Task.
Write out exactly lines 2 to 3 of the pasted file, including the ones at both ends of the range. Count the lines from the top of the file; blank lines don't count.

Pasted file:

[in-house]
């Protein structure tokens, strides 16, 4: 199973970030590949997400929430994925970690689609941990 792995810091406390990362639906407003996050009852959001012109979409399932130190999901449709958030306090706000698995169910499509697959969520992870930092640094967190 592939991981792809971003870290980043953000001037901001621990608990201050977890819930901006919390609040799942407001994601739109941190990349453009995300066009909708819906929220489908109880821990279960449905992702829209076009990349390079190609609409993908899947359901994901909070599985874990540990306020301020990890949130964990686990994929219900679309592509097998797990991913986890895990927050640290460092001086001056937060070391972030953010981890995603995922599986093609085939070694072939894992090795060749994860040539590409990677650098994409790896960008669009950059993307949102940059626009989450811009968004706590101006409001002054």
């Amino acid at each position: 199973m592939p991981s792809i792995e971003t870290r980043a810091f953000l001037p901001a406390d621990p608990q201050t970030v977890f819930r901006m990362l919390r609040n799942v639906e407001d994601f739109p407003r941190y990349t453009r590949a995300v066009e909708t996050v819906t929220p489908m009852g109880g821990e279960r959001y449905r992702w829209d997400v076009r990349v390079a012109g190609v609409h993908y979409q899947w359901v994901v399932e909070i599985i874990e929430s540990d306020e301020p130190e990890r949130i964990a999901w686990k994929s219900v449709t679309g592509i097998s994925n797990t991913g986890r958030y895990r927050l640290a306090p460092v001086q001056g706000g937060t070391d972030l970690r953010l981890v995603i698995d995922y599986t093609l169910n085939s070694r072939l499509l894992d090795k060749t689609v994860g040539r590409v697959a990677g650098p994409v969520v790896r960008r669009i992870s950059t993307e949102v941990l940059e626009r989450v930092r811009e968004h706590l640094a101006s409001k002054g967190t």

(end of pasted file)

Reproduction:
């Protein structure tokens, strides 16, 4: 199973970030590949997400929430994925970690689609941990 792995810091406390990362639906407003996050009852959001012109979409399932130190999901449709958030306090706000698995169910499509697959969520992870930092640094967190 592939991981792809971003870290980043953000001037901001621990608990201050977890819930901006919390609040799942407001994601739109941190990349453009995300066009909708819906929220489908109880821990279960449905992702829209076009990349390079190609609409993908899947359901994901909070599985874990540990306020301020990890949130964990686990994929219900679309592509097998797990991913986890895990927050640290460092001086001056937060070391972030953010981890995603995922599986093609085939070694072939894992090795060749994860040539590409990677650098994409790896960008669009950059993307949102940059626009989450811009968004706590101006409001002054």
């Amino acid at each position: 199973m592939p991981s792809i792995e971003t870290r980043a810091f953000l001037p901001a406390d621990p608990q201050t970030v977890f819930r901006m990362l919390r609040n799942v639906e407001d994601f739109p407003r941190y990349t453009r590949a995300v066009e909708t996050v819906t929220p489908m009852g109880g821990e279960r959001y449905r992702w829209d997400v076009r990349v390079a012109g190609v609409h993908y979409q899947w359901v994901v399932e909070i599985i874990e929430s540990d306020e301020p130190e990890r949130i964990a999901w686990k994929s219900v449709t679309g592509i097998s994925n797990t991913g986890r958030y895990r927050l640290a306090p460092v001086q001056g706000g937060t070391d972030l970690r953010l981890v995603i698995d995922y599986t093609l169910n085939s070694r072939l499509l894992d090795k060749t689609v994860g040539r590409v697959a990677g650098p994409v969520v790896r960008r669009i992870s950059t993307e949102v941990l940059e626009r989450v930092r811009e968004h706590l640094a101006s409001k002054g967190t």